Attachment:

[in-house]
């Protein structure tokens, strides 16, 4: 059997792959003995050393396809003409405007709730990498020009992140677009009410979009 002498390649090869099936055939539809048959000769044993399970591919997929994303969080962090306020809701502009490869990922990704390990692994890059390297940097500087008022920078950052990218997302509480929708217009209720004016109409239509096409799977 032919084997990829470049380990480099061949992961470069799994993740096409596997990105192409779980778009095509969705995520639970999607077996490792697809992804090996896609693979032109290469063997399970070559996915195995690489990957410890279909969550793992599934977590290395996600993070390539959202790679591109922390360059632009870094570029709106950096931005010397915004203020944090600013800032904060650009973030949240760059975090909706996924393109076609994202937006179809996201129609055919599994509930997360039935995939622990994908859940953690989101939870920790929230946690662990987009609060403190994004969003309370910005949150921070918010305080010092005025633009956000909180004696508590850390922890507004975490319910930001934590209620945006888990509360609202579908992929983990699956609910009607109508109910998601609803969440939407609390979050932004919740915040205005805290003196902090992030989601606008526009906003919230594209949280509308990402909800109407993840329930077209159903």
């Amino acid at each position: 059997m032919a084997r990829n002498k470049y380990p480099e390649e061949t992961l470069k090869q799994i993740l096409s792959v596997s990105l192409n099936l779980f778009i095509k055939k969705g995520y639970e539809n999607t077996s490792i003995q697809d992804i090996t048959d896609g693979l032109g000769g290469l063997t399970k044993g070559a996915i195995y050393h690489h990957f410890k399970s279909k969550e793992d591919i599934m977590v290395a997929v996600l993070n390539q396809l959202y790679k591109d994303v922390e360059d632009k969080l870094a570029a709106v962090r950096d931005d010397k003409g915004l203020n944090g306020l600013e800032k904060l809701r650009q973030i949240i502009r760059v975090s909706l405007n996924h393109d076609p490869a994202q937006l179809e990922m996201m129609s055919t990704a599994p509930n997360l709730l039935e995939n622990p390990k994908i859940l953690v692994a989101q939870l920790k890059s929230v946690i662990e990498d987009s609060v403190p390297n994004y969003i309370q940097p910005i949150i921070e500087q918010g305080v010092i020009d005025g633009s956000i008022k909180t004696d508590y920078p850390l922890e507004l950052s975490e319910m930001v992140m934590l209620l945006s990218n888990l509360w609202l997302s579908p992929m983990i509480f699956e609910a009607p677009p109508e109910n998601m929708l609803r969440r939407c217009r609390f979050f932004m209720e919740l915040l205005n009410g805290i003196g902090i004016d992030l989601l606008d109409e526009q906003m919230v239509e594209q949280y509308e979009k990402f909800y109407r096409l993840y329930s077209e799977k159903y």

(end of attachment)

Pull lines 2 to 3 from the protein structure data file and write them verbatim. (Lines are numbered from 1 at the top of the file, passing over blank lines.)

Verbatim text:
């Protein structure tokens, strides 16, 4: 059997792959003995050393396809003409405007709730990498020009992140677009009410979009 002498390649090869099936055939539809048959000769044993399970591919997929994303969080962090306020809701502009490869990922990704390990692994890059390297940097500087008022920078950052990218997302509480929708217009209720004016109409239509096409799977 032919084997990829470049380990480099061949992961470069799994993740096409596997990105192409779980778009095509969705995520639970999607077996490792697809992804090996896609693979032109290469063997399970070559996915195995690489990957410890279909969550793992599934977590290395996600993070390539959202790679591109922390360059632009870094570029709106950096931005010397915004203020944090600013800032904060650009973030949240760059975090909706996924393109076609994202937006179809996201129609055919599994509930997360039935995939622990994908859940953690989101939870920790929230946690662990987009609060403190994004969003309370910005949150921070918010305080010092005025633009956000909180004696508590850390922890507004975490319910930001934590209620945006888990509360609202579908992929983990699956609910009607109508109910998601609803969440939407609390979050932004919740915040205005805290003196902090992030989601606008526009906003919230594209949280509308990402909800109407993840329930077209159903």
């Amino acid at each position: 059997m032919a084997r990829n002498k470049y380990p480099e390649e061949t992961l470069k090869q799994i993740l096409s792959v596997s990105l192409n099936l779980f778009i095509k055939k969705g995520y639970e539809n999607t077996s490792i003995q697809d992804i090996t048959d896609g693979l032109g000769g290469l063997t399970k044993g070559a996915i195995y050393h690489h990957f410890k399970s279909k969550e793992d591919i599934m977590v290395a997929v996600l993070n390539q396809l959202y790679k591109d994303v922390e360059d632009k969080l870094a570029a709106v962090r950096d931005d010397k003409g915004l203020n944090g306020l600013e800032k904060l809701r650009q973030i949240i502009r760059v975090s909706l405007n996924h393109d076609p490869a994202q937006l179809e990922m996201m129609s055919t990704a599994p509930n997360l709730l039935e995939n622990p390990k994908i859940l953690v692994a989101q939870l920790k890059s929230v946690i662990e990498d987009s609060v403190p390297n994004y969003i309370q940097p910005i949150i921070e500087q918010g305080v010092i020009d005025g633009s956000i008022k909180t004696d508590y920078p850390l922890e507004l950052s975490e319910m930001v992140m934590l209620l945006s990218n888990l509360w609202l997302s579908p992929m983990i509480f699956e609910a009607p677009p109508e109910n998601m929708l609803r969440r939407c217009r609390f979050f932004m209720e919740l915040l205005n009410g805290i003196g902090i004016d992030l989601l606008d109409e526009q906003m919230v239509e594209q949280y509308e979009k990402f909800y109407r096409l993840y329930s077209e799977k159903y």